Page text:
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Female condom (femidom)

Female condom

The female condom (also known as a 'femidom') is a thin polyurethane pouch with rings at either end, which help keep it in place inside the vagina.

How does the femidom work?

The female condom (femidom) works by providing a barrier between the vagina and the penis, preventing semen from the man from getting inside the woman. This prevents pregnancy and the transmission of most sexually transmitted infections (STIs), including HIV. When the man ejaculates, his semen is held inside the female condom, rather than spilling out into the vagina.

Using a female condom also protects the wearer from most STIs their partners may have, because it stops most STIs, including HIV, from coming into contact with her vagina. The only exception would be STIs that pass from skin-to-skin contact, e.g., genital warts.


How effective is it?

When used correctly, the female condom is 95% effective in preventing pregnancy.


Advantages of female condoms:

  • the condom is the only form of contraception which protects against pregnancy and the transmission of most STIs, including HIV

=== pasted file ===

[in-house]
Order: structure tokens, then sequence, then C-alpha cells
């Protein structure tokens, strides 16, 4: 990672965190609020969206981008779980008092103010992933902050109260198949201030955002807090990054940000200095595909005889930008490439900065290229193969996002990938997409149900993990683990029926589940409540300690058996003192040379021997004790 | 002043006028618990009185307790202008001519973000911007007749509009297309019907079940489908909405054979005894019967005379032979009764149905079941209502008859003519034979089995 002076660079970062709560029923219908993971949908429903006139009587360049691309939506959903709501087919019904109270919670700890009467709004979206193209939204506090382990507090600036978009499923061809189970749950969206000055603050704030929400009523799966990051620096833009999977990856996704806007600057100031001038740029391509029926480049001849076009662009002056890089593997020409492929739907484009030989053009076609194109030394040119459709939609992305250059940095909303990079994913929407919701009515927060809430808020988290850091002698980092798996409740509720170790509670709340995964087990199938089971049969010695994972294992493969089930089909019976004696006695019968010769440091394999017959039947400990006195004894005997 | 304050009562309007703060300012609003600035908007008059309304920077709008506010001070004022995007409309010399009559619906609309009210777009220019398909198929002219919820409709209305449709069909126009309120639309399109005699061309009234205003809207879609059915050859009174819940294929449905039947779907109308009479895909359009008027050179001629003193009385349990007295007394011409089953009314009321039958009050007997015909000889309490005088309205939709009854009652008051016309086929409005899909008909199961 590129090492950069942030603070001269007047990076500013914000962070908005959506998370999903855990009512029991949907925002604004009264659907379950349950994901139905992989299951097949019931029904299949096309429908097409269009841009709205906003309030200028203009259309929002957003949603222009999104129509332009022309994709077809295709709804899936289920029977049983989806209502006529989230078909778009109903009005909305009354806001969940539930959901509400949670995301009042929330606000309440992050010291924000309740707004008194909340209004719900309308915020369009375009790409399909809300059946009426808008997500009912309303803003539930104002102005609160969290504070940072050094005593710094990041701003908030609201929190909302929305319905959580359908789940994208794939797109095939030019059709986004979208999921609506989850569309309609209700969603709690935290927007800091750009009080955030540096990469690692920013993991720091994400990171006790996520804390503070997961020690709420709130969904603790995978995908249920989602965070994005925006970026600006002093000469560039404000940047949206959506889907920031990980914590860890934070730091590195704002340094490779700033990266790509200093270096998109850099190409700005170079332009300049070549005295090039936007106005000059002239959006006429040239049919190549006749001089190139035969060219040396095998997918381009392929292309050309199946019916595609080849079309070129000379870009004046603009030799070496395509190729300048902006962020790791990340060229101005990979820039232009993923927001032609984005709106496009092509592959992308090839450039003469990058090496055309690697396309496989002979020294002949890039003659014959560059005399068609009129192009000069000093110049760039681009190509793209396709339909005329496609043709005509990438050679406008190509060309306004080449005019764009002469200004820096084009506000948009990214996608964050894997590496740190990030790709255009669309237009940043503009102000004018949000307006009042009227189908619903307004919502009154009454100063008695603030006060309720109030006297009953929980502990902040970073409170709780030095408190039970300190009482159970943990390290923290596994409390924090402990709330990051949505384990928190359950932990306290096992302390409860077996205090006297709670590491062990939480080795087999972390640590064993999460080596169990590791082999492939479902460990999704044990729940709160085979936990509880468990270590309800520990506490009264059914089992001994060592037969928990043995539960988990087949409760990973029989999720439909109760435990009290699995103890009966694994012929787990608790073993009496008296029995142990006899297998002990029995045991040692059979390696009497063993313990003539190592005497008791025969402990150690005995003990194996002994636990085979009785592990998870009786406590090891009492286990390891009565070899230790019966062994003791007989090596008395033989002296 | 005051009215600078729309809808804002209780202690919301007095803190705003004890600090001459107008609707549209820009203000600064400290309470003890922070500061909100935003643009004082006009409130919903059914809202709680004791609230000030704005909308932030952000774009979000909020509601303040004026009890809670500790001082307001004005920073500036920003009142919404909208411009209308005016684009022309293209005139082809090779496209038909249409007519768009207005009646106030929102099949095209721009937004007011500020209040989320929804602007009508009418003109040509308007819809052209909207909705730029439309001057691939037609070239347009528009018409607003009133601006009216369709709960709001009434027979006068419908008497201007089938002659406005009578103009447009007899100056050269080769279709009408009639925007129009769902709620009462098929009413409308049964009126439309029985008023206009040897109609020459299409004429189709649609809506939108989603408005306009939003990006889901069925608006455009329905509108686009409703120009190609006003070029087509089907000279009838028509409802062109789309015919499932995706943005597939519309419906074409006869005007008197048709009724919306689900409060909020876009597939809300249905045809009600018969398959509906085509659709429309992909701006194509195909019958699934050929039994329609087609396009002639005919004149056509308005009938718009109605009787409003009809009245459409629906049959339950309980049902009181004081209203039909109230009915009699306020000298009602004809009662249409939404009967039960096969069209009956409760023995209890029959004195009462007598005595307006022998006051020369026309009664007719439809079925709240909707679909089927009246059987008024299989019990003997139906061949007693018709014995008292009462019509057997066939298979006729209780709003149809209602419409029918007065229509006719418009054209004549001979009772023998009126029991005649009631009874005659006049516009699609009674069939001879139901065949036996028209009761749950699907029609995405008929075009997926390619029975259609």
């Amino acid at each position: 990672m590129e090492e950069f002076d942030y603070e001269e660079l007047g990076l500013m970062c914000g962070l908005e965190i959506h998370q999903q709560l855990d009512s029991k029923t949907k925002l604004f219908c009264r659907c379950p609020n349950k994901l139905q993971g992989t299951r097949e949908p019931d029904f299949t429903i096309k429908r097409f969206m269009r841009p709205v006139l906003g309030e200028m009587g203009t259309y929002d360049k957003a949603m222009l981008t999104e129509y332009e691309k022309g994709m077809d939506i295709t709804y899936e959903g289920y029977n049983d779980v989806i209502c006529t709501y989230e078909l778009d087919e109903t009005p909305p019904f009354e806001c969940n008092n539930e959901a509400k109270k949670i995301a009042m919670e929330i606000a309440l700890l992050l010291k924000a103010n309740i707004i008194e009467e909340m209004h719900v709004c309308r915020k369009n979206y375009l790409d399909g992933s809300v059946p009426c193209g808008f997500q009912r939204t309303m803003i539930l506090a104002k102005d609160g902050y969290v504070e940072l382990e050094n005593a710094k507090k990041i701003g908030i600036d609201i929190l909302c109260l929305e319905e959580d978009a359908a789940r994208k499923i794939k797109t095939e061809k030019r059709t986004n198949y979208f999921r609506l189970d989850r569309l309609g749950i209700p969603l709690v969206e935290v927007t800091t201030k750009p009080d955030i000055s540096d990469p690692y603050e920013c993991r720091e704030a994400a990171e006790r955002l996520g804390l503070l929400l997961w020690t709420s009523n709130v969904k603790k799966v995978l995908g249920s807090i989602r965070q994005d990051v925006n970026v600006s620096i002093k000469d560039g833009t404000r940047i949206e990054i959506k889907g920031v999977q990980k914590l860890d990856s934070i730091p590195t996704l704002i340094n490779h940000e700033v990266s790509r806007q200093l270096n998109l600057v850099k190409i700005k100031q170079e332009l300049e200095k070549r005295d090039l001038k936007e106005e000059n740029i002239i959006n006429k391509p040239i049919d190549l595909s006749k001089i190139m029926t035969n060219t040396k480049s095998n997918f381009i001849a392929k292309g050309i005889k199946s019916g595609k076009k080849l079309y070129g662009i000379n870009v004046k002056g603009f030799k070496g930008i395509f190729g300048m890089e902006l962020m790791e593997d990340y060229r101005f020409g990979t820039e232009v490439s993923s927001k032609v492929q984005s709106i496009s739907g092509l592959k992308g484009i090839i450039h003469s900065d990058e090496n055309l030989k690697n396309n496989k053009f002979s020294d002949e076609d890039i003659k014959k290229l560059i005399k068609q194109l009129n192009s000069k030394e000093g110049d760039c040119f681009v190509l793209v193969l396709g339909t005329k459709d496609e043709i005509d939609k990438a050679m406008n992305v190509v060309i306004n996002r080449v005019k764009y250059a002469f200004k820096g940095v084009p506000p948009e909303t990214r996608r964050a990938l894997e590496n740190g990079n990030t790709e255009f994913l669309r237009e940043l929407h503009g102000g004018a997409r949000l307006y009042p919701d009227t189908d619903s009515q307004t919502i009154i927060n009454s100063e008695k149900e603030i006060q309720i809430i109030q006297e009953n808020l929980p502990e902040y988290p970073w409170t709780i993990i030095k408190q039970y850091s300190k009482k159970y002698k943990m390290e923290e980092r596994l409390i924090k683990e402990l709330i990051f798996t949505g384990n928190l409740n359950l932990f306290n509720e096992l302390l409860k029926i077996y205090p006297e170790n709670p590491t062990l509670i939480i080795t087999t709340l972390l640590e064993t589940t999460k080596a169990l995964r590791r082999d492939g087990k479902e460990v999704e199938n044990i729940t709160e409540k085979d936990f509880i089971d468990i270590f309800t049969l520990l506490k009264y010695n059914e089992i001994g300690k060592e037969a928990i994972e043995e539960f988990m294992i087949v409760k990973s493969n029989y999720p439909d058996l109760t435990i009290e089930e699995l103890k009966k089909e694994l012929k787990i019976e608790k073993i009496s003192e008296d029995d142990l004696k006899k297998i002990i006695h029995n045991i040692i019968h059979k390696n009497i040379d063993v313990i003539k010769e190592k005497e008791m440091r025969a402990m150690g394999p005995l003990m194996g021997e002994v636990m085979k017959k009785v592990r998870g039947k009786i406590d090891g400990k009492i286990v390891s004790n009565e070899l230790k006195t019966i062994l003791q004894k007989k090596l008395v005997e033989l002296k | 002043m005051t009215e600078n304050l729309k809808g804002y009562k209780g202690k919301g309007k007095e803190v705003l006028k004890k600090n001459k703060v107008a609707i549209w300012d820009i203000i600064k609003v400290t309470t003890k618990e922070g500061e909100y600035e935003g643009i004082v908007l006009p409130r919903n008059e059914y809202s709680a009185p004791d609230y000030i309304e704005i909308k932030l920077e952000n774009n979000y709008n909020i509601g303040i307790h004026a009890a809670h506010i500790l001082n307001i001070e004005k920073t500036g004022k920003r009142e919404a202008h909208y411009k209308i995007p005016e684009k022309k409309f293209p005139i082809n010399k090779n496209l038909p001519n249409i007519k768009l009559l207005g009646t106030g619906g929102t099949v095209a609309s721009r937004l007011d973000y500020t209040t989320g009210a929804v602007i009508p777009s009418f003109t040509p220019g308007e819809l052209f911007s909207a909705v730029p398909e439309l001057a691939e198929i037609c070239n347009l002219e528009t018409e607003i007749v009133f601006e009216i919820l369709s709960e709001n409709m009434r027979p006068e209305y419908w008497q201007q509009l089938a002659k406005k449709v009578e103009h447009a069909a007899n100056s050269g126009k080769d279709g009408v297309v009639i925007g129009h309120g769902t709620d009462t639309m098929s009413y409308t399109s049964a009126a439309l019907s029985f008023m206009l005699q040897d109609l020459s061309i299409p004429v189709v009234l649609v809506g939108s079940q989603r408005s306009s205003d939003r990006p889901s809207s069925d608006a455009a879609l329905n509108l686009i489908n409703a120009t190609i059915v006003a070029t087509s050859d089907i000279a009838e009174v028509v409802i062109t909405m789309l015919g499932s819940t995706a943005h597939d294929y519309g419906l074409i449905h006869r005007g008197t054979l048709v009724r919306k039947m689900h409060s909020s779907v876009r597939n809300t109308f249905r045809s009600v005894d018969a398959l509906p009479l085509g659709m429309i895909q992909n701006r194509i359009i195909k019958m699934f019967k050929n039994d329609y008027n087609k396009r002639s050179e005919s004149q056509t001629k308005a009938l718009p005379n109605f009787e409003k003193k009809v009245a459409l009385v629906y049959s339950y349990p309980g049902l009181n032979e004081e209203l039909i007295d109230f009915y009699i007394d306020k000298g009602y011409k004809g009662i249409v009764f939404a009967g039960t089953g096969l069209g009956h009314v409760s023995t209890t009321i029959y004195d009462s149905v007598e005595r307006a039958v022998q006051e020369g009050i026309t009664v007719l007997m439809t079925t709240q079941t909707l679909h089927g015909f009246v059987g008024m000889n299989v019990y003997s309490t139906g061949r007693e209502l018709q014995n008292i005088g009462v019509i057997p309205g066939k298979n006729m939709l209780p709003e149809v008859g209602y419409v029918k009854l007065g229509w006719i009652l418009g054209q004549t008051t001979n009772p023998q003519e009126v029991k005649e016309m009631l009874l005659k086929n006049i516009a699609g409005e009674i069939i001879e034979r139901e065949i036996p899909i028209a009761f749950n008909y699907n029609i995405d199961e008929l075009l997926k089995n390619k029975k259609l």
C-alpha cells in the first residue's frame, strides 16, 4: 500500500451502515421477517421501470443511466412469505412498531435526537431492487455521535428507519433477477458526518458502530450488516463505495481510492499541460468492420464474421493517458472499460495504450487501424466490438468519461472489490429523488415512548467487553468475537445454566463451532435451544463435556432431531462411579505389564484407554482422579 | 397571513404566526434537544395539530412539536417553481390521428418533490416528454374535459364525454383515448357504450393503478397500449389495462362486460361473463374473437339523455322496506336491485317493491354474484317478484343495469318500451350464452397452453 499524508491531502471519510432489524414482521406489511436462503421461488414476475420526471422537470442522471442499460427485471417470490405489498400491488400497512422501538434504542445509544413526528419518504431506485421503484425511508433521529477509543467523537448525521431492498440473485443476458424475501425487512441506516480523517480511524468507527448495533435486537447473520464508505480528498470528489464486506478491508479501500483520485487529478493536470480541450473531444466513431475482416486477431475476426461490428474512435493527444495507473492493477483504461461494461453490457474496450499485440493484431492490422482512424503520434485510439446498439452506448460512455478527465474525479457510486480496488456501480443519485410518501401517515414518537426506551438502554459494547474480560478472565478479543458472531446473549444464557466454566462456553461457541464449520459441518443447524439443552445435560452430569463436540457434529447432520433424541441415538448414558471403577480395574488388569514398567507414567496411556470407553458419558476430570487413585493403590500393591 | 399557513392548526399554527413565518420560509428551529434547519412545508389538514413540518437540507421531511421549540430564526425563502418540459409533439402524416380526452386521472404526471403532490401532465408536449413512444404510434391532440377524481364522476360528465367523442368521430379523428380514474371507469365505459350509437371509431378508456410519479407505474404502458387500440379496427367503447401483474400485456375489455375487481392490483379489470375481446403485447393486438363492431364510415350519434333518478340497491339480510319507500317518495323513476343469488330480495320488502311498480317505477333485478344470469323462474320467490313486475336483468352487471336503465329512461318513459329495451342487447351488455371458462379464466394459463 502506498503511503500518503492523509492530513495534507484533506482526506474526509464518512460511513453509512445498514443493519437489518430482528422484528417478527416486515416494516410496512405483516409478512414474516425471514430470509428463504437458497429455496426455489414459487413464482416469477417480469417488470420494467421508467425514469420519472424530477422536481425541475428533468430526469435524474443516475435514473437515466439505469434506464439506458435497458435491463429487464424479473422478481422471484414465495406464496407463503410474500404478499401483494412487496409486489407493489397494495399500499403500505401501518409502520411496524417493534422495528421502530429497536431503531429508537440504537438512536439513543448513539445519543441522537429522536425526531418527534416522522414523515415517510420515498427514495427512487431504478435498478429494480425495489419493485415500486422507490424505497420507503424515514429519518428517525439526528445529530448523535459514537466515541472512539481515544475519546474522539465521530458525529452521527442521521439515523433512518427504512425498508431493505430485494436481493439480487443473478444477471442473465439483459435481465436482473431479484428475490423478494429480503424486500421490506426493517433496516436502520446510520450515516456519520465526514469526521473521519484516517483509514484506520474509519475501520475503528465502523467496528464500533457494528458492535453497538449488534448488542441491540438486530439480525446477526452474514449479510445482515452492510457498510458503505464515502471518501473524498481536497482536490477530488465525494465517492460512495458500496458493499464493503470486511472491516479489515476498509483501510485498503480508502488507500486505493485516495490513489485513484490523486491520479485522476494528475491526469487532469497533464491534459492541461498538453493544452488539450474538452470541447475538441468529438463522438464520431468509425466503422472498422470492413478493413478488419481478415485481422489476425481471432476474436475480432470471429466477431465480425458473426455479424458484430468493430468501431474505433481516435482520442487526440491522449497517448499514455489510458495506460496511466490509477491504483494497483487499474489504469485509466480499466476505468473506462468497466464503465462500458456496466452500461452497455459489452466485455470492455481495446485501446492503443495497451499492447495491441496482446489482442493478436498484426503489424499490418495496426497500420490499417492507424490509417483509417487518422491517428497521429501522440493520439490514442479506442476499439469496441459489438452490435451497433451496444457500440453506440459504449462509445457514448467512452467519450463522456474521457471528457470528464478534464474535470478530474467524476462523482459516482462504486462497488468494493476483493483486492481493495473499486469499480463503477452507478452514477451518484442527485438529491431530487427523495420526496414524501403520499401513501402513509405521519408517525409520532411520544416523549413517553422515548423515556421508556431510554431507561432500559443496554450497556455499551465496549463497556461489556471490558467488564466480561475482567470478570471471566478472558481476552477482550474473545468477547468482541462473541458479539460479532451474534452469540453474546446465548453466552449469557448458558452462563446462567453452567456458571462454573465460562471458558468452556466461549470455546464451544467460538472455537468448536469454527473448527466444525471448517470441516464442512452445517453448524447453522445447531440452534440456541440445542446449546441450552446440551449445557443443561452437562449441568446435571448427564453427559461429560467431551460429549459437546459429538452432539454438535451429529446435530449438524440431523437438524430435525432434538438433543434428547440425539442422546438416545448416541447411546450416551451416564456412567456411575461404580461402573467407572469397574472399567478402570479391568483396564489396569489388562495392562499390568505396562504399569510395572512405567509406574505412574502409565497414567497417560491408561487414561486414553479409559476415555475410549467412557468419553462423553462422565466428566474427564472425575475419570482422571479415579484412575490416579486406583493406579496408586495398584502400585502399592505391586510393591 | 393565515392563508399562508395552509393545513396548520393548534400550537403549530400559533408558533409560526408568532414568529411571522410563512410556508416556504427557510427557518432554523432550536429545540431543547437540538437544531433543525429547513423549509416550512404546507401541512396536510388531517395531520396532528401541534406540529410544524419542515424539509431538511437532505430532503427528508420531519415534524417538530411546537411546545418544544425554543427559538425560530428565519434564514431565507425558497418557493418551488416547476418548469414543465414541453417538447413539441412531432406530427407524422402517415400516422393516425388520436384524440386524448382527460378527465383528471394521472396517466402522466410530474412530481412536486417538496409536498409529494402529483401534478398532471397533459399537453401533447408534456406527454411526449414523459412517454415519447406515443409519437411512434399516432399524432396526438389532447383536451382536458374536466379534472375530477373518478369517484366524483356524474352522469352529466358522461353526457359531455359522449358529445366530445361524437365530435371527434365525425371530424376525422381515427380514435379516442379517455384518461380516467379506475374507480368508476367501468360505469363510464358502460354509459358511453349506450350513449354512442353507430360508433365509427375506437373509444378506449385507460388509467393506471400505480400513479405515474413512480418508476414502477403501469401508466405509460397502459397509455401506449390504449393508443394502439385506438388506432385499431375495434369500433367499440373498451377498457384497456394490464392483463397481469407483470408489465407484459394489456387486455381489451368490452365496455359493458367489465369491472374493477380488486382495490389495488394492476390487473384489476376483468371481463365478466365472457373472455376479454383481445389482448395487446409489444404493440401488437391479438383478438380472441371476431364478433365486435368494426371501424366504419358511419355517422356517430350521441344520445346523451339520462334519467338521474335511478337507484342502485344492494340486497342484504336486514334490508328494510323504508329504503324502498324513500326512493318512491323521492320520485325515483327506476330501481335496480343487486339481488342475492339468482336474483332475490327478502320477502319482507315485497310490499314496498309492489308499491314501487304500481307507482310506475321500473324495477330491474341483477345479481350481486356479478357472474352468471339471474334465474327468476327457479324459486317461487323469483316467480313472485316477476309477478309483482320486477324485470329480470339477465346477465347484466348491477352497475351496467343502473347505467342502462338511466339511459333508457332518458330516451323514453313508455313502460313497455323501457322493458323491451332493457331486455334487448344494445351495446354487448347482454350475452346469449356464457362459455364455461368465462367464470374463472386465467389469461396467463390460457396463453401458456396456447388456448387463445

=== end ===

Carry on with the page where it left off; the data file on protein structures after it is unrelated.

• they can be used spontaneously
  • you only need them when you are going to have sex
  • the female condom can be put in before you are going to have sex, and so using one won’t interrupt things
  • they're latex free and therefore suitable for all women, including those known to be allergic or sensitive to latex 
  • they enable women to take control over condom use.

Disadvantages of female condoms:

  • they may not always be available free at GP surgeries and clinics
  • they aren’t as widely available in shops
  • they are more expensive than male condoms.

Things to bear in mind:

It may take a little practice to perfect the art of putting the condom inside the vagina, and so the female condom may not be suitable for women who don’t feel comfortable touching their genitals.

When having sex it is important to check that the man’s penis is inside the condom, and not slipping down the side between the condom and the walls of the vagina.


Where can I get it from and how much does it cost?

Female condoms are available free at sexual health and young person’s clinics.

They are also available to buy at large chemists and supermarkets, and cost from around £5 for a pack of three.


More information on femidoms:

Read more about condoms, including tips for their use, condom options, and illustrated instructions on how to use them.

 

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The Information Standard: Certified member

This article was last reviewed on 20/8/2015 by T. Kelaart

Date due for the next review: 19/8/2018

Content Author: Allison Macbeth

Current Owner: Clinical services

More information:

NHS. Female condom, January 2015

Avert. Female condom  

FPA. Male and female condoms - your guide

RCOG. Barrier Methods for Contraception and STI Prevention

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